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Lectio Divina

by Brant Pitre November 29, 2019 0 Comments


Check out the course this came from: Spiritual Theology >


Now, in order to give you an example of meditation, I chose the treatise by Guigo II, A Ladder from Earth to Heaven. It's just a beautiful piece for one thing, but also I suspect that you like because it's clear. It doesn't make it fuzzy. He makes it very tangible and also, it seems like, "Wait, I can do this," like this is something that's simple, that makes sense. It's a very clear exposition of how to do scriptural meditation. That's, of course, how the document was written.

It was composed by Guigo II, who was a Carthusian monk living in the 12th century. This is all on the footnotes to the document.  He wrote it for his brother monk, Gervase, as a way of describing how to do meditation, how to do, in particular, a certain kind of meditation, because there are kinds of meditation.  The one I'm focusing on now is scriptural meditation, praying the scriptures. 

How do we do that? Well, that's what Guigo was trying to show us in The Ladder from Earth to Heaven, or as it's called in Latin, The Ladder of the Monks. This is how the monks get to heaven—not get to heaven, but this is how they enter into the heavenly mystery daily. It's by praying the Word of God.

We in Catholic circles refer this kind of meditation as Lectio Divina. That's what we're talking about now, Lectio Divina, divine reading, meditation on scripture.  That's really what Lectio Divina means. Lectio Divina is divine reading. It's meditation on sacred scripture, and the Catechism actually refers to Lectio Divina, so this is not just something I'm giving you as kind of my opinion. 

This is part of Catholic tradition and it's also something that the Church teaches us to do in the Catechism. It's mentioned in 2708. The really interesting section of the Catechism introducing this practice is in 2653, where the Church says these very strong words—has very strong words to say about the role that the Word of God should play in the spiritual life of a Catholic, of a Christian—that the Word of God is not just something peripheral to the spiritual life. The Word of God is central to the spiritual life.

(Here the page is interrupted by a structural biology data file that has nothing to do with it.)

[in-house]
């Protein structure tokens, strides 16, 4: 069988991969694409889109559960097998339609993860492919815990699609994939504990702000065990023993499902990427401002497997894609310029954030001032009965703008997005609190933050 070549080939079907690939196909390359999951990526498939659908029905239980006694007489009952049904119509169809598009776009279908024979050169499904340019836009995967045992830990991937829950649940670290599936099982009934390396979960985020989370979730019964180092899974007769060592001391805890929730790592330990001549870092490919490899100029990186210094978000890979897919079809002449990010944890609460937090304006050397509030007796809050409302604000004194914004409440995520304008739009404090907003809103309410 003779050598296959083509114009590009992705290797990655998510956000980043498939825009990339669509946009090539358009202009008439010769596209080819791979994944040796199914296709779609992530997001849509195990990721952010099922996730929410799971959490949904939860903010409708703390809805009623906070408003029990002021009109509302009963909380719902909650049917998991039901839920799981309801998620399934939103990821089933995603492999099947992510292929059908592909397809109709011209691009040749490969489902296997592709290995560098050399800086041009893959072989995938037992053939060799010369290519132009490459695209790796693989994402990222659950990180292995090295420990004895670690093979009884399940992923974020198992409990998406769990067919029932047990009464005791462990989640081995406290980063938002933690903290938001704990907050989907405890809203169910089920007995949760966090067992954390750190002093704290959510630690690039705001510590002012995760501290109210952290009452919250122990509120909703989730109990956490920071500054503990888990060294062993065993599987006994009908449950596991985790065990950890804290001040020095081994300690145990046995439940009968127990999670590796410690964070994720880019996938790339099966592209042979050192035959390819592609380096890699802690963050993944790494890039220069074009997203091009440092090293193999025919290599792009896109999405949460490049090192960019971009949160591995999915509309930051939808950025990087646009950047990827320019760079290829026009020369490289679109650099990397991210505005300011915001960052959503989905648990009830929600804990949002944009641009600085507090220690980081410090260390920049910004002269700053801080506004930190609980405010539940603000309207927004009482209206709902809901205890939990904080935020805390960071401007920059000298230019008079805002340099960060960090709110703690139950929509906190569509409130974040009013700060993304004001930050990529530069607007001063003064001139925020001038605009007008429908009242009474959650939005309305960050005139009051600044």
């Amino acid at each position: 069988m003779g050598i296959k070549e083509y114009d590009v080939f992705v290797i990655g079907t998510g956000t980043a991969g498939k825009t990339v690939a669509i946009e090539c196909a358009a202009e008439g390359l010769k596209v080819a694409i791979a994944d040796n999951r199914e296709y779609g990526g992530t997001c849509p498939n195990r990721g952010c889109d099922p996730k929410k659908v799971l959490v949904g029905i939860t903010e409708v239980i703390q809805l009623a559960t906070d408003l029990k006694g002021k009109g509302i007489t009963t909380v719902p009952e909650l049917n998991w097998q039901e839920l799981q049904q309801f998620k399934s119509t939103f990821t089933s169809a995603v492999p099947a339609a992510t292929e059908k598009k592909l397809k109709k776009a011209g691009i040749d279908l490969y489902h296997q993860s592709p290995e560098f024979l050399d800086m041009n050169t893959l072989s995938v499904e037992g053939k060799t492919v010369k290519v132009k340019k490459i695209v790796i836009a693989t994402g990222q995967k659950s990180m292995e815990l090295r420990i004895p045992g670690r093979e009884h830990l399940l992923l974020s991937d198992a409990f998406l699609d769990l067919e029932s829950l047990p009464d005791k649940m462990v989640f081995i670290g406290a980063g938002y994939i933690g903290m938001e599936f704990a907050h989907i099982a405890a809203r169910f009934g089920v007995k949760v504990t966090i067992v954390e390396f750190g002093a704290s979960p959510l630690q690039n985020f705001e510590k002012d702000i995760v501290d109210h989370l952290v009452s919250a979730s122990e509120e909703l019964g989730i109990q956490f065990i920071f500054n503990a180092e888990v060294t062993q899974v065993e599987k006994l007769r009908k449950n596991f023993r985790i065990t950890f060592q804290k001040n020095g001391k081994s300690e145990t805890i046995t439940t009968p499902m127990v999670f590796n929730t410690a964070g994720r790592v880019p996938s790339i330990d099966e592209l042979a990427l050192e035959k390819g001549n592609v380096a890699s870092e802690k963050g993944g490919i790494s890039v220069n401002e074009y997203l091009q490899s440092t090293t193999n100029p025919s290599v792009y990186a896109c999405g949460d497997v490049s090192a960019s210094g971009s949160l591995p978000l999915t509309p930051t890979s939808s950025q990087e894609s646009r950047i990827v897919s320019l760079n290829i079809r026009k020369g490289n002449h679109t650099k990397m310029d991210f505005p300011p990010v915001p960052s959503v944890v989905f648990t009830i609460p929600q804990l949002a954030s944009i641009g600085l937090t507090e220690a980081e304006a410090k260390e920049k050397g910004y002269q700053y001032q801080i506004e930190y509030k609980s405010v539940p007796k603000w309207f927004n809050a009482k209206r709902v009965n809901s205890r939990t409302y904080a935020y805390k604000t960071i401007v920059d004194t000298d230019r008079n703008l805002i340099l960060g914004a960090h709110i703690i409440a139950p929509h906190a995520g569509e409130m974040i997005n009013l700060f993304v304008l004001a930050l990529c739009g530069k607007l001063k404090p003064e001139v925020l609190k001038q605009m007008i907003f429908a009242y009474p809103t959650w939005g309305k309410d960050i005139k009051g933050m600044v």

The Church says in 2653 -- it's a strong statement:

The Church forcefully and specially exhorts some Christians, [those who have theology degrees. No, I'm just kidding.] All the Christians. All the Christian faithful to learn the surpassing knowledge of Jesus Christ by [occasional] reading of the Scriptures.

Once a year, four, five times a year, if you feel like it? No? How much?

…by frequent reading of the Scriptures. [Frequent.] Let them remember however that prayer should accompany the reading of Sacred Scripture…

That's the heart of Lectio Divina.

Prayer should accompany the reading of Sacred Scriptures, so that a dialogue takes place between God and man.

Here's an awesome quote:

For we speak to Him when we pray, but we listen to him when we read the Divine Oracles.

That's Saint Ambrose. "We speak to Him when we pray, but we listen to him when we read the Divine Oracles." You want to hear what God has to say? Pick up his Word and listen to it. That's the heart of Lectio Divina. So that prayer isn't a monologue, just you yapping, yapping, yapping and when you're done, "Thanks, God.  See you later. Back to work." It's a dialogue where you can listen for a while, and listen to his Word. 

The spiritual writers, paraphrasing Matthew 7:7, summarize in this way the dispositions of the heart nourished by the Word of God in prayer.

It's really cool, because in this paragraph, 2654, the Catechism actually alludes to "The Ladder from Earth to Heaven." If you looked at the footnote and you read it closely. In order to explain Lectio Divina, it picks this treatise to exemplify—and honestly, I didn't know that. I had assigned it after. I only noticed that in prepping for the class. The Catechism says:

Seek in reading and you will find in meditating; knock in mental prayer and it will be opened to you by contemplation.

The footnote there is Guigo the Carthusian, Scala Paradisi:PL 40,998.

That's what Lectio Divina is and in that breakdown, you can see the basic steps that Guigo's going to give you. Seek in reading, find in meditating, knock in prayer (mental prayer), and it will be opened to you by contemplation. Those four steps: number one, reading; number two, meditation; number three, invocation (or prayer -- let's say prayer); and number four, contemplation. Those are the four steps, the basic elements of Lectio Divina that Guigo defines, describes for us. Now those four steps, he uses Scripture to illuminate them.